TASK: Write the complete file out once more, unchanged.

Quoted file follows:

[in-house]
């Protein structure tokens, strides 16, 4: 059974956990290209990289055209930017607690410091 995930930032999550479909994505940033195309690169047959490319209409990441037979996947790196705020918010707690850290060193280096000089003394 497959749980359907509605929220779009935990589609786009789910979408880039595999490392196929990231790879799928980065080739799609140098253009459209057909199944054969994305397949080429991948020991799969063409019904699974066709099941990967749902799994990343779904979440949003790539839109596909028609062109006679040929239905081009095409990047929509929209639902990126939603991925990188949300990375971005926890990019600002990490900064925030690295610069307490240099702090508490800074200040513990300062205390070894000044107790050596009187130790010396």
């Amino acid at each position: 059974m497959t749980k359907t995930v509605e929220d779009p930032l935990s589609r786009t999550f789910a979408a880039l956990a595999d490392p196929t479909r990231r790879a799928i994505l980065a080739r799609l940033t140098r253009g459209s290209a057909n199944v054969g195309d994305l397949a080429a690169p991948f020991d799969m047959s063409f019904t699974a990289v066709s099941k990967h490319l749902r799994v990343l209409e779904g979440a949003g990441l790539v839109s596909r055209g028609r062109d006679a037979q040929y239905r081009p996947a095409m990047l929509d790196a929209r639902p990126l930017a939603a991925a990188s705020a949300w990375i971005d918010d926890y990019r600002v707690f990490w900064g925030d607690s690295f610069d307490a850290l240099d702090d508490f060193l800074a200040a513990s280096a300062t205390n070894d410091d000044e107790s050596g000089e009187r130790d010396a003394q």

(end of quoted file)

[in-house]
């Protein structure tokens, strides 16, 4: 059974956990290209990289055209930017607690410091 995930930032999550479909994505940033195309690169047959490319209409990441037979996947790196705020918010707690850290060193280096000089003394 497959749980359907509605929220779009935990589609786009789910979408880039595999490392196929990231790879799928980065080739799609140098253009459209057909199944054969994305397949080429991948020991799969063409019904699974066709099941990967749902799994990343779904979440949003790539839109596909028609062109006679040929239905081009095409990047929509929209639902990126939603991925990188949300990375971005926890990019600002990490900064925030690295610069307490240099702090508490800074200040513990300062205390070894000044107790050596009187130790010396």
């Amino acid at each position: 059974m497959t749980k359907t995930v509605e929220d779009p930032l935990s589609r786009t999550f789910a979408a880039l956990a595999d490392p196929t479909r990231r790879a799928i994505l980065a080739r799609l940033t140098r253009g459209s290209a057909n199944v054969g195309d994305l397949a080429a690169p991948f020991d799969m047959s063409f019904t699974a990289v066709s099941k990967h490319l749902r799994v990343l209409e779904g979440a949003g990441l790539v839109s596909r055209g028609r062109d006679a037979q040929y239905r081009p996947a095409m990047l929509d790196a929209r639902p990126l930017a939603a991925a990188s705020a949300w990375i971005d918010d926890y990019r600002v707690f990490w900064g925030d607690s690295f610069d307490a850290l240099d702090d508490f060193l800074a200040a513990s280096a300062t205390n070894d410091d000044e107790s050596g000089e009187r130790d010396a003394q």